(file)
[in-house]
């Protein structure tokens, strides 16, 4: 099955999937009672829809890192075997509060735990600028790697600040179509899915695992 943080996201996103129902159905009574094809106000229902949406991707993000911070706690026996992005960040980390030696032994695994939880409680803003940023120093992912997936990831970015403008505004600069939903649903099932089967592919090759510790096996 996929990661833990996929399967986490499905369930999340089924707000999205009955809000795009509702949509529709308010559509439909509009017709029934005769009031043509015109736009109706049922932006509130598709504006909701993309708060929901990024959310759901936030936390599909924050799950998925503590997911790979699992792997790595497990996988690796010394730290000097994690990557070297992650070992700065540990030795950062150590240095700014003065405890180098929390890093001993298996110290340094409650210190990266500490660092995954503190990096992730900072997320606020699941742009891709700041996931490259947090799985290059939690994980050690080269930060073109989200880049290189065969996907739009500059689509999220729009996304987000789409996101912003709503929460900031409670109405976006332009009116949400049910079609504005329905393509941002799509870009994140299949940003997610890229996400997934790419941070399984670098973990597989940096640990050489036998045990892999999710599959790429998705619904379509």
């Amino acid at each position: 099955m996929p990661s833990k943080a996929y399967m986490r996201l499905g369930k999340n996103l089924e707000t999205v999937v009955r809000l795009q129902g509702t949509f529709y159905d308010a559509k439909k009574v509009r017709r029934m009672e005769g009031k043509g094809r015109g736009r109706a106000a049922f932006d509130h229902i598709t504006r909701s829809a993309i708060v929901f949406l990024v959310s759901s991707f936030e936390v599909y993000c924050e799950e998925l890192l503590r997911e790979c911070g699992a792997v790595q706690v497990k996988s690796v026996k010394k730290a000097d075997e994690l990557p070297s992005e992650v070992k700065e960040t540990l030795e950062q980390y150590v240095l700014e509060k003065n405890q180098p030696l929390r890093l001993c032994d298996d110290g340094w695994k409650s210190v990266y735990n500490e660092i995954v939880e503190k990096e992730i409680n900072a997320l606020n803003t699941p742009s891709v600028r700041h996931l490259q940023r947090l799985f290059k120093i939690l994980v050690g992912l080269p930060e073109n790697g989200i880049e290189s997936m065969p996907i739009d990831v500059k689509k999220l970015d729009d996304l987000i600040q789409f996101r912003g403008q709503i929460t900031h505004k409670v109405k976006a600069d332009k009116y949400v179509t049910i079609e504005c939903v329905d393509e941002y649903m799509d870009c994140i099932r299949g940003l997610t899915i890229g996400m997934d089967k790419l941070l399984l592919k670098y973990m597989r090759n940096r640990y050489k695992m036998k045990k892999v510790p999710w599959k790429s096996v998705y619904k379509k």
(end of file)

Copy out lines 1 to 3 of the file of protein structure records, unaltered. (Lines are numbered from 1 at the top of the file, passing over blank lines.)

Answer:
[in-house]
């Protein structure tokens, strides 16, 4: 099955999937009672829809890192075997509060735990600028790697600040179509899915695992 943080996201996103129902159905009574094809106000229902949406991707993000911070706690026996992005960040980390030696032994695994939880409680803003940023120093992912997936990831970015403008505004600069939903649903099932089967592919090759510790096996 996929990661833990996929399967986490499905369930999340089924707000999205009955809000795009509702949509529709308010559509439909509009017709029934005769009031043509015109736009109706049922932006509130598709504006909701993309708060929901990024959310759901936030936390599909924050799950998925503590997911790979699992792997790595497990996988690796010394730290000097994690990557070297992650070992700065540990030795950062150590240095700014003065405890180098929390890093001993298996110290340094409650210190990266500490660092995954503190990096992730900072997320606020699941742009891709700041996931490259947090799985290059939690994980050690080269930060073109989200880049290189065969996907739009500059689509999220729009996304987000789409996101912003709503929460900031409670109405976006332009009116949400049910079609504005329905393509941002799509870009994140299949940003997610890229996400997934790419941070399984670098973990597989940096640990050489036998045990892999999710599959790429998705619904379509």
């Amino acid at each position: 099955m996929p990661s833990k943080a996929y399967m986490r996201l499905g369930k999340n996103l089924e707000t999205v999937v009955r809000l795009q129902g509702t949509f529709y159905d308010a559509k439909k009574v509009r017709r029934m009672e005769g009031k043509g094809r015109g736009r109706a106000a049922f932006d509130h229902i598709t504006r909701s829809a993309i708060v929901f949406l990024v959310s759901s991707f936030e936390v599909y993000c924050e799950e998925l890192l503590r997911e790979c911070g699992a792997v790595q706690v497990k996988s690796v026996k010394k730290a000097d075997e994690l990557p070297s992005e992650v070992k700065e960040t540990l030795e950062q980390y150590v240095l700014e509060k003065n405890q180098p030696l929390r890093l001993c032994d298996d110290g340094w695994k409650s210190v990266y735990n500490e660092i995954v939880e503190k990096e992730i409680n900072a997320l606020n803003t699941p742009s891709v600028r700041h996931l490259q940023r947090l799985f290059k120093i939690l994980v050690g992912l080269p930060e073109n790697g989200i880049e290189s997936m065969p996907i739009d990831v500059k689509k999220l970015d729009d996304l987000i600040q789409f996101r912003g403008q709503i929460t900031h505004k409670v109405k976006a600069d332009k009116y949400v179509t049910i079609e504005c939903v329905d393509e941002y649903m799509d870009c994140i099932r299949g940003l997610t899915i890229g996400m997934d089967k790419l941070l399984l592919k670098y973990m597989r090759n940096r640990y050489k695992m036998k045990k892999v510790p999710w599959k790429s096996v998705y619904k379509k």